(A) Representative images and quantitative data from the protease assay on worms treated with RNAi of indicated genes in a screen for transcription factors required for intestinal protease activity. Synchronized L1s were transferred onto plates seeded with individual RNAi bacterial clones. The protease activity in the intestinal tract of L1-L2 worms of the next generation was measured. elt-2(RNAi) displayed the most dramatic decrease (also see Figure 2D). Fluorescence intensity was measured by ImageJ software. Data are represented as mean ±SEM. (B) qRT-PCR data showing that mRNA of asp-13 and asp-14 are increased in elt-2 overexpression (elt-2 OE) worms fed HK-OP50. Data are represented as mean ±SD. (C) Results of a food choice assay showing that over expression of elt-2 (elt-2 OE) eliminated the discrimination of worms against HK-OP50 over HK-OP50+VB2. Data are represented as mean ±SEM. (D) ChIP-qPCR data showing enrichment of ELT-2 binding to asp-13 and asp-14 promoters. Samples from a strain expressing an ELT-2::GFP fusion transgene were subject to immunoprecipitation using either control IgG or anti-GFP antibody. Data are represented as mean ±SD. This result is consistent with the data from a recent ChIP-seq analysis suggested that asp-13 and asp-14 are likely direct targets of ELT-2 (Mann et al., 2016). (E) Microscopic images and bar graph showing that overexpression of asp-13 and asp-14 significantly suppressed the larval arrest phenotype of elt-2(RNAi). Arrowheads point to two representative animals to indicate the size difference under the two conditions. Data are represented as mean ±SD. Since over-expressing asp-13 and asp-14 behind the rpl-28 promoter is expected to elude regulation by ELT-2, this result supports that down-regulating asp-13 and asp-14 by a low ELT-2 level critically contributes to the poor food usage in worms fed HK-OP50. All data are representative of at least three independent experiments.

https://doi.org/10.7554/eLife.26243.013
Figure 4 with 2 supplements
TORC1 mediates the impact of VB2 on the expression of digest enzymes and food usage.

(A) Fluorescence images and bar graph showing that VB2-induced increase in protease activity in the digestive tract depends on TORC1 function. Data are represented as mean ±SEM. (B) Fluorescence images and bar graph showing that autophagy activity (measured by the intensity of LGG-1::GFP puncta in seam cells) increases in worms fed HK-OP50, compared to worms fed live OP50, and the increase is eliminated by VB2 supplementation. The inset image in each panel shows magnified area indicated by the white bar. Figure 4—figure supplement 2A and B show data supporting that LGG-1 puncta is repressed by TORC1 activity, consistent with known negative regulation of autophagy by TORC1 (Robida-Stubbs et al., 2012). Data are represented as mean ±SEM. (C) Fluorescence images and bar graph showing that protease activity is increased in an nprl-3(lf) mutant fed HK-OP50. nprl-3 negatively regulates TORC1 (Zhu et al., 2013). Data are represented as mean ±SEM. (D) qRT-PCR analysis showing that mRNA of asp-13 and asp-14 were increased in nprl-3(lf) mutant fed HK-OP50. Data are represented as mean ±SEM. (E) Scatter plot showing that larval growth is increased in the nprl-3(lf) mutant worms fed HK-OP50 at Day 7. n = 52 for each condition. Data are represented as mean ±SD. (F and G) Result from food choice (F) and food-seeking (G) assays showing that nprl-3(lf), which hyperactivates TORC1, eliminated the discrimination against HK-OP50 over HK-OP50+VB2 (F) and improved affinity of worms toward HK-OP50 (G). The wild-type data are the same as that in Figure 3D and E, as the data for both pairs of figures were generated from the same set of experiments. Data are represented as mean ±SEM. p-Values were calculated by T-test and p<0.05 was considered a significant difference. For bar graphs, number of worms scored is indicated in each bar. All data are representative of at least three independent experiments.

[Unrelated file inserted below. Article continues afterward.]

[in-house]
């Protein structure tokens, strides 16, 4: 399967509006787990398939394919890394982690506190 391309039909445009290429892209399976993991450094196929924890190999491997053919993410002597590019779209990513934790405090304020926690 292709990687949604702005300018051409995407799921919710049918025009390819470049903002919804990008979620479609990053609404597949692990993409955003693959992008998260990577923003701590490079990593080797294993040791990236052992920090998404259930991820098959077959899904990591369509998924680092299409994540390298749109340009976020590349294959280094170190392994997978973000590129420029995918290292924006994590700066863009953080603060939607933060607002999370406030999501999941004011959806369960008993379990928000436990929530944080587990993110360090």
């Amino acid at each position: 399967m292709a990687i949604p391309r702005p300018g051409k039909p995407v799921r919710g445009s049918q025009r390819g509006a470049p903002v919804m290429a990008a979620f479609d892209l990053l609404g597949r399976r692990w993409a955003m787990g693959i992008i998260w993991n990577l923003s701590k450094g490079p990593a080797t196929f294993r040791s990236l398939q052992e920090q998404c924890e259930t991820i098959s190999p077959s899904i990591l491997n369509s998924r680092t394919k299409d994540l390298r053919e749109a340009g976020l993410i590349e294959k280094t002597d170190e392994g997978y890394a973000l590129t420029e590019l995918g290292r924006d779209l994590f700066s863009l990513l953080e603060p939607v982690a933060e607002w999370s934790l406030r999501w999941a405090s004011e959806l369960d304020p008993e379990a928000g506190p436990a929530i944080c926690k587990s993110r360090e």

https://doi.org/10.7554/eLife.26243.014
Figure 4—figure supplement 1
Protease activity of several arrested larvae (RNAi treatment), elt-2 RNAi as positive control.

Protease activity is not all reduced in arrested larvae, which indicate that lower TORC1 activity on protease activity (Figure 4A) is unlikely to be from generally slowing or arresting development.

https://doi.org/10.7554/eLife.26243.016
Figure 4—figure supplement 2
LGG-1::GFP as a marker for activity downstream of TORC1 and the impact of food source on apical membrane polarity and VHA-6 localization in the intestine of C. elegans.